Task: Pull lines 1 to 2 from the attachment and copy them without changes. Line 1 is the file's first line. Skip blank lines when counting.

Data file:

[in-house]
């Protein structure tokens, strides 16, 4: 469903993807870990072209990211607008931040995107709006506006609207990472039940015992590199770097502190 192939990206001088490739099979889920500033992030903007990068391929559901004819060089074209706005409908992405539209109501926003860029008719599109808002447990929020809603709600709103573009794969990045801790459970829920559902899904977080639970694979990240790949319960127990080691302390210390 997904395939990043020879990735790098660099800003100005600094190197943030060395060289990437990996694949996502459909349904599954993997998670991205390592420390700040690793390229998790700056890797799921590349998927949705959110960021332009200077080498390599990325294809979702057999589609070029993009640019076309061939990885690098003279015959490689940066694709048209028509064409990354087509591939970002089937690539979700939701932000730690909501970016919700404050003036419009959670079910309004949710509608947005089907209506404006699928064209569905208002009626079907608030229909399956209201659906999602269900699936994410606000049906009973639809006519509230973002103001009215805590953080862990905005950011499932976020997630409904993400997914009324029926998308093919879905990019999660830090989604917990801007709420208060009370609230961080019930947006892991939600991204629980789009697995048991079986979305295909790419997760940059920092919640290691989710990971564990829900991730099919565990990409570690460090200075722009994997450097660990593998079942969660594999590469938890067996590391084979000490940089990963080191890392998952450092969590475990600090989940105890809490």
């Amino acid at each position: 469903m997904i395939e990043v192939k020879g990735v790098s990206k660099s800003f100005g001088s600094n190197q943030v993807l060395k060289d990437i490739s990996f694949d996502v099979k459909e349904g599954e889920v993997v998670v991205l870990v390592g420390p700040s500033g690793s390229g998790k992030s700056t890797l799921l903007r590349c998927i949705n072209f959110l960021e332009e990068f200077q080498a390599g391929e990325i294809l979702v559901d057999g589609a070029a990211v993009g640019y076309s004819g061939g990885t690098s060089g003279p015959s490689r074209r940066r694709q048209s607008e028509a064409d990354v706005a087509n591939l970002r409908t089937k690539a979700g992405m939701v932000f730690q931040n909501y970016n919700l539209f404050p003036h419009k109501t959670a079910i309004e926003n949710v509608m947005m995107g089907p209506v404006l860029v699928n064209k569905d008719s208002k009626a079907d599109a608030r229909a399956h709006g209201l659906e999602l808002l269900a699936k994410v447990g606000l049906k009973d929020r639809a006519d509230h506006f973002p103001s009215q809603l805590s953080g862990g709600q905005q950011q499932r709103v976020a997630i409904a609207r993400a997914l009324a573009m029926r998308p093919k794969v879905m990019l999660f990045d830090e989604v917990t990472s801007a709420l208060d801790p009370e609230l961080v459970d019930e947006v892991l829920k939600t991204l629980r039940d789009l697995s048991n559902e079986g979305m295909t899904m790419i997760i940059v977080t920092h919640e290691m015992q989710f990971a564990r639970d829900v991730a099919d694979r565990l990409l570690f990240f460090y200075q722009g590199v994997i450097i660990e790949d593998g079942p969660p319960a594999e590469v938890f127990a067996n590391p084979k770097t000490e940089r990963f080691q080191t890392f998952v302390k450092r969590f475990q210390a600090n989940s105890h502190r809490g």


[in-house]
């Protein structure tokens, strides 16, 4: 469903993807870990072209990211607008931040995107709006506006609207990472039940015992590199770097502190 192939990206001088490739099979889920500033992030903007990068391929559901004819060089074209706005409908992405539209109501926003860029008719599109808002447990929020809603709600709103573009794969990045801790459970829920559902899904977080639970694979990240790949319960127990080691302390210390 997904395939990043020879990735790098660099800003100005600094190197943030060395060289990437990996694949996502459909349904599954993997998670991205390592420390700040690793390229998790700056890797799921590349998927949705959110960021332009200077080498390599990325294809979702057999589609070029993009640019076309061939990885690098003279015959490689940066694709048209028509064409990354087509591939970002089937690539979700939701932000730690909501970016919700404050003036419009959670079910309004949710509608947005089907209506404006699928064209569905208002009626079907608030229909399956209201659906999602269900699936994410606000049906009973639809006519509230973002103001009215805590953080862990905005950011499932976020997630409904993400997914009324029926998308093919879905990019999660830090989604917990801007709420208060009370609230961080019930947006892991939600991204629980789009697995048991079986979305295909790419997760940059920092919640290691989710990971564990829900991730099919565990990409570690460090200075722009994997450097660990593998079942969660594999590469938890067996590391084979000490940089990963080191890392998952450092969590475990600090989940105890809490």